the idea took hold

The best person to tell this story may be the man to Vince Gilligan's right. His name is Tom Schnauz, but on this day he's known as "New Guy." That is, the new guy in the writers' room of "Breaking Bad," the Emmy-nominated AMC drama about a terminally ill schoolteacher who raises money for his family's future by cooking and selling crystal methamphetamine.

Gilligan created "Breaking Bad," the drama series nominee and critical darling that pulled in an average 1.3 million viewers this season. He also worked on the script of last summer's "Hancock," a film that grossed more than $600 million worldwide.

But Schnauz knew Gilligan when the two worked in the basement of the NYU film school in the late '80s, renting out cameras to fellow students. "Occasionally, he'd do some things that were strange, would do things just to try it out," Schnauz says. "I remember him bringing golf balls into the work-study place, and he wanted to know what was inside, so he started cutting them open. Once, this white powder shot up into his eyes."

That "inquisitive but semi-warped" mind, Schnauz says, is what made Gilligan successful. "I mean, what kind of mind would come up with a show about cooking crystal meth?"

Answer: the mind of a man who grew up in Virginia but had his eyes trained on Hollywood ever since he saw "Star Wars." Many years later -- after NYU, and after Gilligan and Schnauz both wrote for "The X-Files" -- the two spoke by phone. Schnauz had just read an article about mobile meth labs. Gilligan joked that when their respective writing careers dried up, perhaps they could do the same, drive around the Southwest in an RV with a meth lab in the back.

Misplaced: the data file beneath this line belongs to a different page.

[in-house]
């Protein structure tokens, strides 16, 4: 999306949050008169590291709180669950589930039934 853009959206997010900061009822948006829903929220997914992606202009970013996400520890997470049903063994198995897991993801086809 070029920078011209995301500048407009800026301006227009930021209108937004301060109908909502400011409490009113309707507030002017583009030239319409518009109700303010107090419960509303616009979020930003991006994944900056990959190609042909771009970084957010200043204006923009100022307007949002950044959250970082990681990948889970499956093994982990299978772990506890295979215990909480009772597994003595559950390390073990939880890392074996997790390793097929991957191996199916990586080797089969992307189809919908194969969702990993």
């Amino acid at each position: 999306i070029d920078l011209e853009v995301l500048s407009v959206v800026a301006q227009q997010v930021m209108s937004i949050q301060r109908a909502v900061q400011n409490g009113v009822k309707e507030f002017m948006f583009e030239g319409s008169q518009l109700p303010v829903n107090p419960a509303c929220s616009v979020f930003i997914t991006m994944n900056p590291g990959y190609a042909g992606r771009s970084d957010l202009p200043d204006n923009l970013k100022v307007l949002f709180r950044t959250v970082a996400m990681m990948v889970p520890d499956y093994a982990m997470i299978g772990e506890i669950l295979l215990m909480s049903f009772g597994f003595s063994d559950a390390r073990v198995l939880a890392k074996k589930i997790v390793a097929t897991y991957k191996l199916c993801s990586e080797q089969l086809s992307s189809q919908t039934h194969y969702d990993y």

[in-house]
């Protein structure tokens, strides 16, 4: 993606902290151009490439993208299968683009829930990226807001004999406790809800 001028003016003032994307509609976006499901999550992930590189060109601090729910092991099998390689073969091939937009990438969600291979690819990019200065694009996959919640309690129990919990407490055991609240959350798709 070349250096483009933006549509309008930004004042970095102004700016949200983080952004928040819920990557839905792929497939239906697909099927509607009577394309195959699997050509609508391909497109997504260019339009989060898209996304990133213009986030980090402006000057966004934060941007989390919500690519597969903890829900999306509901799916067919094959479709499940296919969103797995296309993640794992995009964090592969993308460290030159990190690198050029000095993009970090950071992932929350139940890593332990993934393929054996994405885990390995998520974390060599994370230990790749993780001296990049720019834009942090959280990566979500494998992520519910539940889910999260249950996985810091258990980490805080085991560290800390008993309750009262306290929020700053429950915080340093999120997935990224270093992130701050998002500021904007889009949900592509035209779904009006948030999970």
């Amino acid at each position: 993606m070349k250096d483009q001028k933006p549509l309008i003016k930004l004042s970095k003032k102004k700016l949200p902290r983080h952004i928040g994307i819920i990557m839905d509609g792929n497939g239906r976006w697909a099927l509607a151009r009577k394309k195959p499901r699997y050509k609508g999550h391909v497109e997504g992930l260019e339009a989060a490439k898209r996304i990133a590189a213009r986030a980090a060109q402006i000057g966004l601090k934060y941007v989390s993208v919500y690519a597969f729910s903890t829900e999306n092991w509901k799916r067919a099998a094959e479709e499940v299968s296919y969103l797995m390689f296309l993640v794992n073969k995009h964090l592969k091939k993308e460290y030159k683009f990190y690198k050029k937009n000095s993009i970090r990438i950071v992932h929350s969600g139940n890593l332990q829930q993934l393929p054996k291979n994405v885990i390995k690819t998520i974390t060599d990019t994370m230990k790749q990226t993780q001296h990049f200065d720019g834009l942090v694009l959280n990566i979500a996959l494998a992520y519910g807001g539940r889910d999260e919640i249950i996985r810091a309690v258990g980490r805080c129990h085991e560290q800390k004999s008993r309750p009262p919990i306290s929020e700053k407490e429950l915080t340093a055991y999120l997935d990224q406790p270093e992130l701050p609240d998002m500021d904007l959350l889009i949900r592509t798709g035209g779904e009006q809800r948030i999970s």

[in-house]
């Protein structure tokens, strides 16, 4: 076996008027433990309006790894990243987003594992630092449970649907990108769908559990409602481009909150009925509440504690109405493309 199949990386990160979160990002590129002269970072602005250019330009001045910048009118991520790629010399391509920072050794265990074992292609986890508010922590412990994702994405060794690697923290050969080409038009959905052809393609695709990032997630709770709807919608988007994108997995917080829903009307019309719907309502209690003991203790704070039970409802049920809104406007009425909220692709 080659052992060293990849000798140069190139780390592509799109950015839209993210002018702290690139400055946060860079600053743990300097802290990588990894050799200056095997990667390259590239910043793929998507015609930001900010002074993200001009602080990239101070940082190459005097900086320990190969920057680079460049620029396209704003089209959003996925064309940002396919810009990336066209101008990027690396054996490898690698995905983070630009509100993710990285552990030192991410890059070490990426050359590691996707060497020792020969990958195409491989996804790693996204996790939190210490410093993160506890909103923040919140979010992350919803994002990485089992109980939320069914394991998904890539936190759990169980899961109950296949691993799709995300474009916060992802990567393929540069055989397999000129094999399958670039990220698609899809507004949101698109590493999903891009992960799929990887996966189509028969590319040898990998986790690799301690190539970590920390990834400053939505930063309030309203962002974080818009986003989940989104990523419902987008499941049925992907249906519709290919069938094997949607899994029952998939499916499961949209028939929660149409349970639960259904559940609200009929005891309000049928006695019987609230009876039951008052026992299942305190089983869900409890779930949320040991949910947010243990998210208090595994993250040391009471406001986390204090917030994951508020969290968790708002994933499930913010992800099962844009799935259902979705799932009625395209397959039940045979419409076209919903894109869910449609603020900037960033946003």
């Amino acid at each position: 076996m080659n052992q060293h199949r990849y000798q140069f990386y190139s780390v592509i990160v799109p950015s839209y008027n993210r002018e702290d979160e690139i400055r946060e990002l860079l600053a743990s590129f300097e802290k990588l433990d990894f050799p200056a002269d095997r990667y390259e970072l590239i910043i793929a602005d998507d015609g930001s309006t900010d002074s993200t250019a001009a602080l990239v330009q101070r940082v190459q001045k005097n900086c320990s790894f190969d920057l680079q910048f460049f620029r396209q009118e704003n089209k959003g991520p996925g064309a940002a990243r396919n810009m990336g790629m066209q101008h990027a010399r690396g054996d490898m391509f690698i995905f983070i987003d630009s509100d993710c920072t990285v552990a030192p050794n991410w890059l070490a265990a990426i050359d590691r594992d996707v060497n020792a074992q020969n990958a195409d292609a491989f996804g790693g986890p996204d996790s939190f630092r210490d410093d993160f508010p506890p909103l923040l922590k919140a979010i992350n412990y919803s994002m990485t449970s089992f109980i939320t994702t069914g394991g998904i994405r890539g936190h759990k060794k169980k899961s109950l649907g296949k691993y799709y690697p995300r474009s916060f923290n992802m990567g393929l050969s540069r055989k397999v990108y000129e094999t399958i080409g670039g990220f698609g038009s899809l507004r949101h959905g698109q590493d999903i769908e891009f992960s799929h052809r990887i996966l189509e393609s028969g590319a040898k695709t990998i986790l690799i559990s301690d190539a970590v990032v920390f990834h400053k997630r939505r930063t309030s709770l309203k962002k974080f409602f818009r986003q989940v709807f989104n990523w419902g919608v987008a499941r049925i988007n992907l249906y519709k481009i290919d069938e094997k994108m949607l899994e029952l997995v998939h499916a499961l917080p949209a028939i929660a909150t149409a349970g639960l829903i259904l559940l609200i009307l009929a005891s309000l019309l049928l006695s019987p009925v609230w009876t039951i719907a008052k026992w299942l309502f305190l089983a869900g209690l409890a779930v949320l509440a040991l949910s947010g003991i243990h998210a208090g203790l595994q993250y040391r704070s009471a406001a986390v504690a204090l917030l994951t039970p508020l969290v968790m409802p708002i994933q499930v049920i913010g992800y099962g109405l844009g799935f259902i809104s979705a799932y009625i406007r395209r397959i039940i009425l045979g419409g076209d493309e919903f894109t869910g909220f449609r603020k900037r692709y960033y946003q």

"He called me back a week later and said, 'Remember that idea? Mind if I use that?' " Schnauz recalls. "I said, 'Of course.' I mean, I'd never think to write a story, let alone a whole TV series around the idea of a mobile meth lab. But lo and behold. . . ."

Gilligan created Walter White, an ordinary man thrust into an end-life crisis, and now here we are: in Burbank on a Tuesday, having a hamburger with the bespectacled Gilligan just down the street from his writers' room. "Frankly, I don't know why we're here," he says. "I don't even know why I bothered to pitch this show, except that I was really inspired by the idea."

After lunch, he returns to his "dream," the nondescript writers' room where the key phrase is "What if . . . ," the key ingredient is caffeine and the key goal is to surprise. The talk always revolves around how a character might be expected to react and then, how that expectation might be turned on its head.

Several hours and maybe a hundred ideas later, Gilligan is ready to adjourn. "I feel like we're close to something, something that's right in front of us," he says to the room. "There's something we still haven't thought of that would change everything. Let's open up our minds."

And so will begin another round of what-ifs.


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